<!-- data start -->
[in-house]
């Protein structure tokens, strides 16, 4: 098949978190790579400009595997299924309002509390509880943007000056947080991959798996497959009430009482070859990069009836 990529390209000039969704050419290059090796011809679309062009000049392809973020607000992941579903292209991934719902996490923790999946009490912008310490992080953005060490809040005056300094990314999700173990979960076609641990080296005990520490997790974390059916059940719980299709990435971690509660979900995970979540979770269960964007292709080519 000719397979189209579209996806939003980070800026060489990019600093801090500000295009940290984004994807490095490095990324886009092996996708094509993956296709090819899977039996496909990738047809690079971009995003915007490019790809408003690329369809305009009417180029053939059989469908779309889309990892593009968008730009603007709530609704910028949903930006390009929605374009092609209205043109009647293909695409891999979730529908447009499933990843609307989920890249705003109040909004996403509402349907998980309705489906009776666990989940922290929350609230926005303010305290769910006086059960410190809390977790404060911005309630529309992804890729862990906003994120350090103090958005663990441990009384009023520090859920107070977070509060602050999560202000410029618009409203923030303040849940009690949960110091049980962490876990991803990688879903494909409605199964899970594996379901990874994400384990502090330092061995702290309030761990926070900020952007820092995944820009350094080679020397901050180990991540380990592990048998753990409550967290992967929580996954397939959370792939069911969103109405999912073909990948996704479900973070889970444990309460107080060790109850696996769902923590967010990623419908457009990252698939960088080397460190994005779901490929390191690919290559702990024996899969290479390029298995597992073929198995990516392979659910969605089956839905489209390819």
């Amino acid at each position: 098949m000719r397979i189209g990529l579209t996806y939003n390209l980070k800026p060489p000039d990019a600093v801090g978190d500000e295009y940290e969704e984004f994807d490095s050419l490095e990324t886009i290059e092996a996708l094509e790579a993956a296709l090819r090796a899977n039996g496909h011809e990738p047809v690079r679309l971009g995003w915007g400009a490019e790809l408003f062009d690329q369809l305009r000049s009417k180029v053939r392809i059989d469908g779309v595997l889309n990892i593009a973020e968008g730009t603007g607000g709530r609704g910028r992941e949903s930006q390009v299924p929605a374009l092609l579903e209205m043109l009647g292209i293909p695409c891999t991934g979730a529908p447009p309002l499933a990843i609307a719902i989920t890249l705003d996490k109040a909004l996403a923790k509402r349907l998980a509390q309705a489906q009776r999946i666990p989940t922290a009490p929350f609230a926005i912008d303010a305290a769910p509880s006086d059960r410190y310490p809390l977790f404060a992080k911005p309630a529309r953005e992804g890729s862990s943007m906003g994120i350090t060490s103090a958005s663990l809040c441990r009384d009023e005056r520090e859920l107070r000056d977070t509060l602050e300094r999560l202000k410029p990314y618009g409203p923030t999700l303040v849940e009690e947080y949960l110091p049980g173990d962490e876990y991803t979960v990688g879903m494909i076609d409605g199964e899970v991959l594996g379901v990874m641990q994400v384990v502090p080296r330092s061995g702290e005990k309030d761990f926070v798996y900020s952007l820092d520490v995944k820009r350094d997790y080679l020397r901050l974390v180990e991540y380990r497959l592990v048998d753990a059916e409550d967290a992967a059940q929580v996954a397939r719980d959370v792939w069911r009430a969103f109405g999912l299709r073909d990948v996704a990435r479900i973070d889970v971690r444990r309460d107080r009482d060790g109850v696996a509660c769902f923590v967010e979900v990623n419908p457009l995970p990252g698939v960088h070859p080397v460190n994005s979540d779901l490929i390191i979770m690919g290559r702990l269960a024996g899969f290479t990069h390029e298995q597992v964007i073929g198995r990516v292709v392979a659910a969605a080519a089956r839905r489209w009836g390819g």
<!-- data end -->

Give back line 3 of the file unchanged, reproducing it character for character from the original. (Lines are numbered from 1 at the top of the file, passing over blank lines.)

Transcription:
């Amino acid at each position: 098949m000719r397979i189209g990529l579209t996806y939003n390209l980070k800026p060489p000039d990019a600093v801090g978190d500000e295009y940290e969704e984004f994807d490095s050419l490095e990324t886009i290059e092996a996708l094509e790579a993956a296709l090819r090796a899977n039996g496909h011809e990738p047809v690079r679309l971009g995003w915007g400009a490019e790809l408003f062009d690329q369809l305009r000049s009417k180029v053939r392809i059989d469908g779309v595997l889309n990892i593009a973020e968008g730009t603007g607000g709530r609704g910028r992941e949903s930006q390009v299924p929605a374009l092609l579903e209205m043109l009647g292209i293909p695409c891999t991934g979730a529908p447009p309002l499933a990843i609307a719902i989920t890249l705003d996490k109040a909004l996403a923790k509402r349907l998980a509390q309705a489906q009776r999946i666990p989940t922290a009490p929350f609230a926005i912008d303010a305290a769910p509880s006086d059960r410190y310490p809390l977790f404060a992080k911005p309630a529309r953005e992804g890729s862990s943007m906003g994120i350090t060490s103090a958005s663990l809040c441990r009384d009023e005056r520090e859920l107070r000056d977070t509060l602050e300094r999560l202000k410029p990314y618009g409203p923030t999700l303040v849940e009690e947080y949960l110091p049980g173990d962490e876990y991803t979960v990688g879903m494909i076609d409605g199964e899970v991959l594996g379901v990874m641990q994400v384990v502090p080296r330092s061995g702290e005990k309030d761990f926070v798996y900020s952007l820092d520490v995944k820009r350094d997790y080679l020397r901050l974390v180990e991540y380990r497959l592990v048998d753990a059916e409550d967290a992967a059940q929580v996954a397939r719980d959370v792939w069911r009430a969103f109405g999912l299709r073909d990948v996704a990435r479900i973070d889970v971690r444990r309460d107080r009482d060790g109850v696996a509660c769902f923590v967010e979900v990623n419908p457009l995970p990252g698939v960088h070859p080397v460190n994005s979540d779901l490929i390191i979770m690919g290559r702990l269960a024996g899969f290479t990069h390029e298995q597992v964007i073929g198995r990516v292709v392979a659910a969605a080519a089956r839905r489209w009836g390819g």